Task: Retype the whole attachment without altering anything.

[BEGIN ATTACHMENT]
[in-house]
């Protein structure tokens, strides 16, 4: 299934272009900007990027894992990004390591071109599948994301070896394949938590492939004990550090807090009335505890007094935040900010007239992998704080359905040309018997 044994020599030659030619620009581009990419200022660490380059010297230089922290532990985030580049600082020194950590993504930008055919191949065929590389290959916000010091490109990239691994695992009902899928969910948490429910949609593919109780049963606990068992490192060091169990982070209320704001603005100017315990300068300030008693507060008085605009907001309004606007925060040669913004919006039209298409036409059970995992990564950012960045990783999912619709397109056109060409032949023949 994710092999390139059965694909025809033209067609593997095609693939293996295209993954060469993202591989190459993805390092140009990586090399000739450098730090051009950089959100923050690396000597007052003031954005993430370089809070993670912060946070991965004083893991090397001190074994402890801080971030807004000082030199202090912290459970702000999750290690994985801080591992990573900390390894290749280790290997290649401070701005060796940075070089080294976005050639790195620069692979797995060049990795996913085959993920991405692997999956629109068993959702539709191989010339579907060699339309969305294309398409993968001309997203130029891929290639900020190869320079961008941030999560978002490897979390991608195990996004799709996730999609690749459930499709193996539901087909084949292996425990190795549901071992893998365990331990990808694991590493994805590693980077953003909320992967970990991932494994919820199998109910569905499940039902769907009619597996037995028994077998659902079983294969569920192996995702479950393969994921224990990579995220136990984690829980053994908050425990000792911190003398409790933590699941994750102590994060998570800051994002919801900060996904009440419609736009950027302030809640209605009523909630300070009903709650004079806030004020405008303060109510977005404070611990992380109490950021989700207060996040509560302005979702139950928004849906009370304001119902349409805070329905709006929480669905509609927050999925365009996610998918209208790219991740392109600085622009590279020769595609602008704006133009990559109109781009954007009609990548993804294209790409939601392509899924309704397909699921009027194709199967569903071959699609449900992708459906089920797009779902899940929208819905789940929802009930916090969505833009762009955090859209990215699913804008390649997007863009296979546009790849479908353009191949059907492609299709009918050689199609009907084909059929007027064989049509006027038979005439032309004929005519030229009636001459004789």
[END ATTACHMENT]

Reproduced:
[in-house]
């Protein structure tokens, strides 16, 4: 299934272009900007990027894992990004390591071109599948994301070896394949938590492939004990550090807090009335505890007094935040900010007239992998704080359905040309018997 044994020599030659030619620009581009990419200022660490380059010297230089922290532990985030580049600082020194950590993504930008055919191949065929590389290959916000010091490109990239691994695992009902899928969910948490429910949609593919109780049963606990068992490192060091169990982070209320704001603005100017315990300068300030008693507060008085605009907001309004606007925060040669913004919006039209298409036409059970995992990564950012960045990783999912619709397109056109060409032949023949 994710092999390139059965694909025809033209067609593997095609693939293996295209993954060469993202591989190459993805390092140009990586090399000739450098730090051009950089959100923050690396000597007052003031954005993430370089809070993670912060946070991965004083893991090397001190074994402890801080971030807004000082030199202090912290459970702000999750290690994985801080591992990573900390390894290749280790290997290649401070701005060796940075070089080294976005050639790195620069692979797995060049990795996913085959993920991405692997999956629109068993959702539709191989010339579907060699339309969305294309398409993968001309997203130029891929290639900020190869320079961008941030999560978002490897979390991608195990996004799709996730999609690749459930499709193996539901087909084949292996425990190795549901071992893998365990331990990808694991590493994805590693980077953003909320992967970990991932494994919820199998109910569905499940039902769907009619597996037995028994077998659902079983294969569920192996995702479950393969994921224990990579995220136990984690829980053994908050425990000792911190003398409790933590699941994750102590994060998570800051994002919801900060996904009440419609736009950027302030809640209605009523909630300070009903709650004079806030004020405008303060109510977005404070611990992380109490950021989700207060996040509560302005979702139950928004849906009370304001119902349409805070329905709006929480669905509609927050999925365009996610998918209208790219991740392109600085622009590279020769595609602008704006133009990559109109781009954007009609990548993804294209790409939601392509899924309704397909699921009027194709199967569903071959699609449900992708459906089920797009779902899940929208819905789940929802009930916090969505833009762009955090859209990215699913804008390649997007863009296979546009790849479908353009191949059907492609299709009918050689199609009907084909059929007027064989049509006027038979005439032309004929005519030229009636001459004789």